Re: God the interactor (was God the tinkerer)

From: George Murphy <gmurphy@raex.com>
Date: Sun Aug 28 2005 - 22:22:15 EDT

----- Original Message -----
From: "Bill Hamilton" <williamehamiltonjr@yahoo.com>
To: <asa@lists.calvin.edu>
Sent: Sunday, August 28, 2005 9:25 PM
Subject: God the interactor (was God the tinkerer)

> While Dave has pretty much explained his reasoning in our disagreement
> about
> God "tinkering", I still have some issues. First, I question whether God
> interacting with time-bound creatures _is_ a contradiction. As I have
> reiterated several times, the Bible seems to me to be a book about God's
> interaction with humans. Dave is right in cautioning that we perceive
> God's
> actions through a time-bound frame of reference, so perhaps "interact"
> isn't
> the correct term. But if God being atemporal means he cannot or does not
> interact with human beings, then I have to reject that claim, because it
> contradicts Scripture, and seems pretty close to deism to me. Dave is
> right in
> reminding us that those outside of Christianity don't see things like we
> do,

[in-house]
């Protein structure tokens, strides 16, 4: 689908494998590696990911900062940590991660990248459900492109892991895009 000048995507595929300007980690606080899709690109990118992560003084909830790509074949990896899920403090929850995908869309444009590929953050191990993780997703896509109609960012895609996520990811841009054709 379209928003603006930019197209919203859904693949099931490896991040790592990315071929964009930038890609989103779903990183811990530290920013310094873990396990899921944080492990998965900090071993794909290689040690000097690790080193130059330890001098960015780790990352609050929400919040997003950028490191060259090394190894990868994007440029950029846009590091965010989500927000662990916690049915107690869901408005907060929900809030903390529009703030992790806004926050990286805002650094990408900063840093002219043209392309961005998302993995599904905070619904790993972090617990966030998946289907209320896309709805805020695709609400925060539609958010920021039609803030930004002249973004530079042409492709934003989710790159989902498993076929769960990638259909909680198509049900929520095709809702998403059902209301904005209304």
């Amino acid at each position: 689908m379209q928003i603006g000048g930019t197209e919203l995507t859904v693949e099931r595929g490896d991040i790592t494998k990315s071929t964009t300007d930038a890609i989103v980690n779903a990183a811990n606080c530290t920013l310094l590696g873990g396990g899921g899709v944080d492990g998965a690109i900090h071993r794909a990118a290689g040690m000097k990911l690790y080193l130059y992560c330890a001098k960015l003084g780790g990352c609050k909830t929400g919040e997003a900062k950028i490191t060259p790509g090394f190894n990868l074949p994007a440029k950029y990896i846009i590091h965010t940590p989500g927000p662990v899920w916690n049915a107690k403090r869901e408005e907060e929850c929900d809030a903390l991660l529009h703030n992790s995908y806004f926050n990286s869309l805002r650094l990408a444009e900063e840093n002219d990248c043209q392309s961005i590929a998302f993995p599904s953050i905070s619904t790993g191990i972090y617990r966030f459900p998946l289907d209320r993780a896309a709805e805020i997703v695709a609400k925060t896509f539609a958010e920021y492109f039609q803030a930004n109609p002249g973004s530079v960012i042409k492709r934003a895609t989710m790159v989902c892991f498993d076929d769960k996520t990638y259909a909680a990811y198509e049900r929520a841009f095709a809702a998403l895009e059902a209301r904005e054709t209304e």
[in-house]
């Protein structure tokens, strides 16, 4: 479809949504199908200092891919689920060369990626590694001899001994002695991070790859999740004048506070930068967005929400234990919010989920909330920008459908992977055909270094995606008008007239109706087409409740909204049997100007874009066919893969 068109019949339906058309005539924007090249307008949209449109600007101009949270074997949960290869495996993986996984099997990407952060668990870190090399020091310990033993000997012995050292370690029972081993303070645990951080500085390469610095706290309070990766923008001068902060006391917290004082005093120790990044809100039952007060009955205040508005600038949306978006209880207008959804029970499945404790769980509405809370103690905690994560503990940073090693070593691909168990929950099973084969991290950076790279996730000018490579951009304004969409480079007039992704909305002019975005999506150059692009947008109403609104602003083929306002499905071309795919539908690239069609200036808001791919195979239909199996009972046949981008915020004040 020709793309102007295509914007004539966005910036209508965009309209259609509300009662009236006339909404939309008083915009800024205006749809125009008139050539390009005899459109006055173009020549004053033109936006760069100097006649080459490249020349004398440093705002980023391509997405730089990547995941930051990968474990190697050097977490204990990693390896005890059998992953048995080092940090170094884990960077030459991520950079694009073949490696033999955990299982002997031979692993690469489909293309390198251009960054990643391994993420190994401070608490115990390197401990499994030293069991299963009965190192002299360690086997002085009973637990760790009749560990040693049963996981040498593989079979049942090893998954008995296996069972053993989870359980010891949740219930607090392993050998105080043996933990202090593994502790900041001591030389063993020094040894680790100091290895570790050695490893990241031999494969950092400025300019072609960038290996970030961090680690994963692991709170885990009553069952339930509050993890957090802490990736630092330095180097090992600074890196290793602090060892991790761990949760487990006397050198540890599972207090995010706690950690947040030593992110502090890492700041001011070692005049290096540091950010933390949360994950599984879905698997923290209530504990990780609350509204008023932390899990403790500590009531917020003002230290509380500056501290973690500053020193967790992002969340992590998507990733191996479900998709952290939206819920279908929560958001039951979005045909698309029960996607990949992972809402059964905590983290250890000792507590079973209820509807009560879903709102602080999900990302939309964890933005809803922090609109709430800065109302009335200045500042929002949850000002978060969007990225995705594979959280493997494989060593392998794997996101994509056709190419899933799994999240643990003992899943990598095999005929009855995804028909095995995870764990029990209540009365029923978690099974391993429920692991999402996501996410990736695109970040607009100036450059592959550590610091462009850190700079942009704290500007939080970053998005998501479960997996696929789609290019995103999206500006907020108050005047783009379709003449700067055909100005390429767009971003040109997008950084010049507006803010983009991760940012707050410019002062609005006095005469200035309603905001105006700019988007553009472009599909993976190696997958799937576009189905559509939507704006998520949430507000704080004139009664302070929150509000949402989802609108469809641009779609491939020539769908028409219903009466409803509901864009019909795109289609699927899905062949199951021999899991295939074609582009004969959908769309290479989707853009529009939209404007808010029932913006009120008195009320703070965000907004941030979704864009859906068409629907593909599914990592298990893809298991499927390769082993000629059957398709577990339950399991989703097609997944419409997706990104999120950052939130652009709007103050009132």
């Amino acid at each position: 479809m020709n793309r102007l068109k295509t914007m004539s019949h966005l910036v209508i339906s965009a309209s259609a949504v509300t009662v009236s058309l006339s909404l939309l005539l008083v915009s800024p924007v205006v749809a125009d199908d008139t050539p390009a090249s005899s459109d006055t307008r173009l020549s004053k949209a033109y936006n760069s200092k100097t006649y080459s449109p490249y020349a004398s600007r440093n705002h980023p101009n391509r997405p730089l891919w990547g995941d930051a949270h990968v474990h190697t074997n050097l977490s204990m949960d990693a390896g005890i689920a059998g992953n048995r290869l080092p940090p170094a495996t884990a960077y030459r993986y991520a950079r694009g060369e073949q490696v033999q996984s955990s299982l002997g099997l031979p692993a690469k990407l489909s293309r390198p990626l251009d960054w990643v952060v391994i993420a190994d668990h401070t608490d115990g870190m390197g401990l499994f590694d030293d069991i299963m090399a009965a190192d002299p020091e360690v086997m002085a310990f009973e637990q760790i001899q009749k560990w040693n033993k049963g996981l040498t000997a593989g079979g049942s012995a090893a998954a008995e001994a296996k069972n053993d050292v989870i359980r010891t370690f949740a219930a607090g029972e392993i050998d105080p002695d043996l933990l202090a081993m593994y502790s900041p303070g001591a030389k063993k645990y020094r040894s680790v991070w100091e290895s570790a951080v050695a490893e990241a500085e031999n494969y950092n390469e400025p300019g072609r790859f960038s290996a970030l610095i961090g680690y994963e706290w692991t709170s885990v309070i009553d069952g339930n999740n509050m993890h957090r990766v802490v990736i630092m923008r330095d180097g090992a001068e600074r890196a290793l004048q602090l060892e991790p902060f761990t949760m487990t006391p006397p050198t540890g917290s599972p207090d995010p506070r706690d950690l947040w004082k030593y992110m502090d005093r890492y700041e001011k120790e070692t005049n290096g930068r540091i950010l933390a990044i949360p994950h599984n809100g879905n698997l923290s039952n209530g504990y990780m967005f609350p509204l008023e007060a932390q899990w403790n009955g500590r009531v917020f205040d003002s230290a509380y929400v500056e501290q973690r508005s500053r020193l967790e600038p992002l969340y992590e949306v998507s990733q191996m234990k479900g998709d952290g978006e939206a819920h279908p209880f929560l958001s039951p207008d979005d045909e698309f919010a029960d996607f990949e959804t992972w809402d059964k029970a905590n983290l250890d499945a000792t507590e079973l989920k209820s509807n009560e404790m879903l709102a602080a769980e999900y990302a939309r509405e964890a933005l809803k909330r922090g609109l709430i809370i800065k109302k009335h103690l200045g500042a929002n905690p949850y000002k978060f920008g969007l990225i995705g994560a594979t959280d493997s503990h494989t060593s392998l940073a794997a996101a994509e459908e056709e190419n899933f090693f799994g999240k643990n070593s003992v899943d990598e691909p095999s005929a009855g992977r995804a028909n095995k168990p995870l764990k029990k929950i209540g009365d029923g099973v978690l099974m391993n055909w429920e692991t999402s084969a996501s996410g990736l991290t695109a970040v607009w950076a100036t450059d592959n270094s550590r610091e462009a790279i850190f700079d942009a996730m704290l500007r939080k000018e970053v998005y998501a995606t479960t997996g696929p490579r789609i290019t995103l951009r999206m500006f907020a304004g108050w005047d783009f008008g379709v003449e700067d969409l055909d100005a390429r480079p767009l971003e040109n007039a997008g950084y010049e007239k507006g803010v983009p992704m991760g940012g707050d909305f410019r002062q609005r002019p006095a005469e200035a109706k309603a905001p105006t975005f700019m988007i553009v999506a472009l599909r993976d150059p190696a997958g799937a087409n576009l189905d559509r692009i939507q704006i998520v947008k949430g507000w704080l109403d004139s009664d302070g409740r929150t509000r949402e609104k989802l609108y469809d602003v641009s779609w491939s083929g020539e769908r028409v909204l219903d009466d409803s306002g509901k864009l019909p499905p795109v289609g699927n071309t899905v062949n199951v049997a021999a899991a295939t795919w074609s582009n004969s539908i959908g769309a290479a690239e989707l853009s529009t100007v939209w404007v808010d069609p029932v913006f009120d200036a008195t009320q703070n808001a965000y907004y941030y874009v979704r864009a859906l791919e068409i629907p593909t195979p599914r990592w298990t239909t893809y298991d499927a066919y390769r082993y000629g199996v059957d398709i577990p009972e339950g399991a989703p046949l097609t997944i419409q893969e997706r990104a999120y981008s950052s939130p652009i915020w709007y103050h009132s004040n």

> but I reject his implication that we should tailor our rhetoric to match
> their
> expectations. We are to be light to the world.

I've been quite busy for the past week & have just glanced at the posts in
this thread & its predecessors. But it seems to me that most of the
discussion has badly missed the point because it has failed to take the
Incarnation seriously enough. God has become a participant in the history
of the universe & therefore in its temporality. It isn't possible to wall
this off as involving "only" the Son: He is /homoousoious/, "one in being,"
with the Father. That God can "interact" with time-bound creatures is is a
basic aspect of the Christian faith, obscured only because people insist on
retrofitting it to /a priori/ philosophical notions about God.

Shalom
George
http://web.raex.com/~gmurphy/
Received on Sun Aug 28 22:22:49 2005

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